Adult and large juvenile nurse sharks usually rest in warm waters, from the intertidal zone to rocky and coral reefs, about 70 meters deep. Generally, they stay in deeper waters during the day and come closer into shore at night when they are more active.
The nurse shark is commonly found in the coastal waters of the Atlantic and the eastern Pacific Ocean. They range from Senegal to Gabon in the eastern Atlantic and Rhode Island to southern Brazil on the western side. In the Pacific, the nurse sharks’ span is much smaller; they are only found from Mexico to Peru.
The nurse shark primarily eats bottom-dwelling animals such as stingrays, shrimp, squid, octopus, crabs, snails, urchins and lobsters. Although they have a fairly small mouth, they have strong suction and have even been known to suck a large conch out if its shell.
Nurse sharks are nocturnal and can be found resting on the sea floor during the day, sometimes in piles of up to 40 other nurse sharks.
Does not have to keep swimming to breath, as some other sharks do, because they are able to pump water over their gills- This saves energy and is important for bottom dwelling animals.
Are considered relatively harmless, but will bite if harassed or provoked.
Two possible origins for nurse sharks’ name: 1) They make a suckling sound like a nursing baby when they eat, or 2) the term “nurse” may come from “nusse,” the nurse sharks’ original common name.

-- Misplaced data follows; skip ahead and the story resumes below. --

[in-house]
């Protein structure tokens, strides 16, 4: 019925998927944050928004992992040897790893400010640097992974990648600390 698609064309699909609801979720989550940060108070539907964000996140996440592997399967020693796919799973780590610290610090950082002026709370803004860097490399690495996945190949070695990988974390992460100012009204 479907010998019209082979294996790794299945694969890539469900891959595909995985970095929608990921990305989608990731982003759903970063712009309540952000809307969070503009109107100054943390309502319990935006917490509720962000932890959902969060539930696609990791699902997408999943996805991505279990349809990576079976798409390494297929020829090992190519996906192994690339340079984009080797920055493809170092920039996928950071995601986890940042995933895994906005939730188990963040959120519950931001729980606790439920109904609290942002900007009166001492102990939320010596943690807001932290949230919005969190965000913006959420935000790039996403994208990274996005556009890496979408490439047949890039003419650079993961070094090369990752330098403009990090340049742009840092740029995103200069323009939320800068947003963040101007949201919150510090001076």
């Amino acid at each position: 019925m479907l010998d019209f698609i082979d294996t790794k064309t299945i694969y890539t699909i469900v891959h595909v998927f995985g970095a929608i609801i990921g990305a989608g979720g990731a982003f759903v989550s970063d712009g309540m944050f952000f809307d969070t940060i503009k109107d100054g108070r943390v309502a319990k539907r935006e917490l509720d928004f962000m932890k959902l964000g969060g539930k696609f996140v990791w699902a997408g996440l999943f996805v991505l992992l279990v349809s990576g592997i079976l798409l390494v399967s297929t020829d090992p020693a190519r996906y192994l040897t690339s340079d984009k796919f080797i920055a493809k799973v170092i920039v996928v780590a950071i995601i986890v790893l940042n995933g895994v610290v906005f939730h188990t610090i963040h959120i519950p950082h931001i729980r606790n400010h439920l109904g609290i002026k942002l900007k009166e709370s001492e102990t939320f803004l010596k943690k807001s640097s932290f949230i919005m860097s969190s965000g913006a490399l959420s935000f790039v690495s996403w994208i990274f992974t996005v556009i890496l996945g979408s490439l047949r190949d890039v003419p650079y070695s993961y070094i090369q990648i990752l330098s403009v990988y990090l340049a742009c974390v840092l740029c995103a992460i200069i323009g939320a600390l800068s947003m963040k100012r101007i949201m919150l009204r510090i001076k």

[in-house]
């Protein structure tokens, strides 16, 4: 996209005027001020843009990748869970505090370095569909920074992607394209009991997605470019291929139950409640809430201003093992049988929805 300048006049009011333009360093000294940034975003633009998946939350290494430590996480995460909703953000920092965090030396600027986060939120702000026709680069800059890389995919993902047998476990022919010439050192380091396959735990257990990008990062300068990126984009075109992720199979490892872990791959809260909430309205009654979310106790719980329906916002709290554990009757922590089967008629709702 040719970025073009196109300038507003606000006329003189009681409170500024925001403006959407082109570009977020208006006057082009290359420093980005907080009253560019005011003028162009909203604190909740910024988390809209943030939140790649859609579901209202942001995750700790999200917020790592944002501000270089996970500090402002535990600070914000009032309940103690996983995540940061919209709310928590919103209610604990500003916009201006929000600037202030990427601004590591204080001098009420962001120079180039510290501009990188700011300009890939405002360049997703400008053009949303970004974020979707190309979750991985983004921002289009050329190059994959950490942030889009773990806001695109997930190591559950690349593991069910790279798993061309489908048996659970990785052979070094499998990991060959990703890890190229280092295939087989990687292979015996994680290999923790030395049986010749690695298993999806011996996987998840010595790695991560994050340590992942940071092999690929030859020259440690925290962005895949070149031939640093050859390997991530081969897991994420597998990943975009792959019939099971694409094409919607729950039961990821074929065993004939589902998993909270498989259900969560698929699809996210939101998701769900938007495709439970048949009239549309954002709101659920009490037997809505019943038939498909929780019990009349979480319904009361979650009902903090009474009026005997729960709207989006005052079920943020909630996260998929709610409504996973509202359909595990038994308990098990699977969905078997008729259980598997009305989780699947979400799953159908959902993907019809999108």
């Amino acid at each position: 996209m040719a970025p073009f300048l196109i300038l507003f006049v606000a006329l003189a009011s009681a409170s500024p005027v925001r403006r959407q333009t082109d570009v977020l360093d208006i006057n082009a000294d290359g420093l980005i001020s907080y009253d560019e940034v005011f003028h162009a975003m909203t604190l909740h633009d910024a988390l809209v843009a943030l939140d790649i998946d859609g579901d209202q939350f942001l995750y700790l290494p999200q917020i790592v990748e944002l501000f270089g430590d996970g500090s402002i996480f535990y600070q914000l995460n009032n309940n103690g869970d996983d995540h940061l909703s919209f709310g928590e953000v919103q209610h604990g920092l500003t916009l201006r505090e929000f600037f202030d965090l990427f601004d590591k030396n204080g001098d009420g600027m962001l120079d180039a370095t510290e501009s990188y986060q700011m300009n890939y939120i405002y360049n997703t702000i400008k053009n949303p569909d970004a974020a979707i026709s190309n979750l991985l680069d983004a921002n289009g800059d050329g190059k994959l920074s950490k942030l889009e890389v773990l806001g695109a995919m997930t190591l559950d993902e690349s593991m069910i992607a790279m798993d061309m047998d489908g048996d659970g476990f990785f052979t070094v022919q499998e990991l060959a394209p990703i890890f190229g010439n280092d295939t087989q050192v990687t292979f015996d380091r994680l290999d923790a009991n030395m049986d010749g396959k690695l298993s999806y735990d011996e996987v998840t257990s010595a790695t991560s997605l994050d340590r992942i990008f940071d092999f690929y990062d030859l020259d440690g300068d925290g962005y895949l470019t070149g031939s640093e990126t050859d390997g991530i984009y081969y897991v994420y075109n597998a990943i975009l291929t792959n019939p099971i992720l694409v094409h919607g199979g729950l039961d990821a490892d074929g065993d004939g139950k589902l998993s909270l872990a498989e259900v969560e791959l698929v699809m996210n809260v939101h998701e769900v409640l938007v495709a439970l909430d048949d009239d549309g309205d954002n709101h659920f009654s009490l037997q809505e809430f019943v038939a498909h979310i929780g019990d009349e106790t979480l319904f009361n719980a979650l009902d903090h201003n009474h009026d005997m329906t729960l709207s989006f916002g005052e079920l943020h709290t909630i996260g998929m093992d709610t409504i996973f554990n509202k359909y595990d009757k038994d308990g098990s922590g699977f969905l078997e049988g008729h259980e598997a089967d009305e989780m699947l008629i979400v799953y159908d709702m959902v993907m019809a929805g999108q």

Some have home ranges, which they stay in during the day. They will also return there at night after swimming great distances.
Nurse sharks have thin, fleshy, whisker-like organs on the lower jaw just below the nostrils that sense touch and taste. This helps the nurse shark sense potential prey on the ocean floor.
Nurse sharks have become popular as bait and sport fish with anglers and crab fisherman. In the Caribbean, fishermen will often catch and kill nurse sharks because they are considered a pest. The sharks are very abundant and they raid fish traps intended for other species. In the U.S., when nurse sharks are mistakenly caught, they are usually kept alive and released back into the ocean. Nurse sharks have become a popular species for both research and display in public aquaria because of their status as a shark, ease of care, dark color and docile behavior. They have also become a popular species in the pet trade, although they develop and grow rapidly, and often outgrow a hobbyist’s or private aquarist’s tank.